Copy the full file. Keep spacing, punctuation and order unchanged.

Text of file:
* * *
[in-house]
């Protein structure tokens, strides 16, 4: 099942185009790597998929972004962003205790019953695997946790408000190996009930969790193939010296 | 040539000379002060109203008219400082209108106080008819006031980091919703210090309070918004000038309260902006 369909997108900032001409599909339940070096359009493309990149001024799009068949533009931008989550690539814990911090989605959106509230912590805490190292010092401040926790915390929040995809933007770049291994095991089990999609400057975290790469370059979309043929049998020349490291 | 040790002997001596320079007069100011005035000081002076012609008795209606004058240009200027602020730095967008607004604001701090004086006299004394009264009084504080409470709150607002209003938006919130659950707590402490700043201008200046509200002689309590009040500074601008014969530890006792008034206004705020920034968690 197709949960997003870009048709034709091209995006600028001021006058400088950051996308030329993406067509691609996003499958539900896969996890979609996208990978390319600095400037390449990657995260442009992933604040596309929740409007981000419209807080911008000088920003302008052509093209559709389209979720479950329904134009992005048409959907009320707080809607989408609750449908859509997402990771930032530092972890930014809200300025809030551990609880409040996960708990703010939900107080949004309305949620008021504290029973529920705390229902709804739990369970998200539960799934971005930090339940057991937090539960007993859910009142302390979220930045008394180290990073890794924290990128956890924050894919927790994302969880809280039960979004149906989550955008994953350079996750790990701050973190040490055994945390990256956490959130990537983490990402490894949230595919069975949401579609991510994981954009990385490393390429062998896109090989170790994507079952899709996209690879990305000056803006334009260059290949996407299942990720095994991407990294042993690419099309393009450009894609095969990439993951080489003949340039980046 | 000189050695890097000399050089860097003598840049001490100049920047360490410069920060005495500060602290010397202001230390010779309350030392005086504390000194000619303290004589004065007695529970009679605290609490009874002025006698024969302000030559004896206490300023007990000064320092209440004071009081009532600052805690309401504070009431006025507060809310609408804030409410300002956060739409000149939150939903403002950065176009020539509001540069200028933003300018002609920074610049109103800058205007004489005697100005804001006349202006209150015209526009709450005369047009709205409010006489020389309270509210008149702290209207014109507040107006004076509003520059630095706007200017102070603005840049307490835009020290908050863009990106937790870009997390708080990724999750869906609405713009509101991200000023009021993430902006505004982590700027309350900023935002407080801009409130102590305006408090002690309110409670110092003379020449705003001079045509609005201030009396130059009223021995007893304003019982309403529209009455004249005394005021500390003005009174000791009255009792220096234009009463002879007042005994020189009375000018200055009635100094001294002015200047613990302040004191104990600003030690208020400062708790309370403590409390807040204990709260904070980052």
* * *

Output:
[in-house]
């Protein structure tokens, strides 16, 4: 099942185009790597998929972004962003205790019953695997946790408000190996009930969790193939010296 | 040539000379002060109203008219400082209108106080008819006031980091919703210090309070918004000038309260902006 369909997108900032001409599909339940070096359009493309990149001024799009068949533009931008989550690539814990911090989605959106509230912590805490190292010092401040926790915390929040995809933007770049291994095991089990999609400057975290790469370059979309043929049998020349490291 | 040790002997001596320079007069100011005035000081002076012609008795209606004058240009200027602020730095967008607004604001701090004086006299004394009264009084504080409470709150607002209003938006919130659950707590402490700043201008200046509200002689309590009040500074601008014969530890006792008034206004705020920034968690 197709949960997003870009048709034709091209995006600028001021006058400088950051996308030329993406067509691609996003499958539900896969996890979609996208990978390319600095400037390449990657995260442009992933604040596309929740409007981000419209807080911008000088920003302008052509093209559709389209979720479950329904134009992005048409959907009320707080809607989408609750449908859509997402990771930032530092972890930014809200300025809030551990609880409040996960708990703010939900107080949004309305949620008021504290029973529920705390229902709804739990369970998200539960799934971005930090339940057991937090539960007993859910009142302390979220930045008394180290990073890794924290990128956890924050894919927790994302969880809280039960979004149906989550955008994953350079996750790990701050973190040490055994945390990256956490959130990537983490990402490894949230595919069975949401579609991510994981954009990385490393390429062998896109090989170790994507079952899709996209690879990305000056803006334009260059290949996407299942990720095994991407990294042993690419099309393009450009894609095969990439993951080489003949340039980046 | 000189050695890097000399050089860097003598840049001490100049920047360490410069920060005495500060602290010397202001230390010779309350030392005086504390000194000619303290004589004065007695529970009679605290609490009874002025006698024969302000030559004896206490300023007990000064320092209440004071009081009532600052805690309401504070009431006025507060809310609408804030409410300002956060739409000149939150939903403002950065176009020539509001540069200028933003300018002609920074610049109103800058205007004489005697100005804001006349202006209150015209526009709450005369047009709205409010006489020389309270509210008149702290209207014109507040107006004076509003520059630095706007200017102070603005840049307490835009020290908050863009990106937790870009997390708080990724999750869906609405713009509101991200000023009021993430902006505004982590700027309350900023935002407080801009409130102590305006408090002690309110409670110092003379020449705003001079045509609005201030009396130059009223021995007893304003019982309403529209009455004249005394005021500390003005009174000791009255009792220096234009009463002879007042005994020189009375000018200055009635100094001294002015200047613990302040004191104990600003030690208020400062708790309370403590409390807040204990709260904070980052």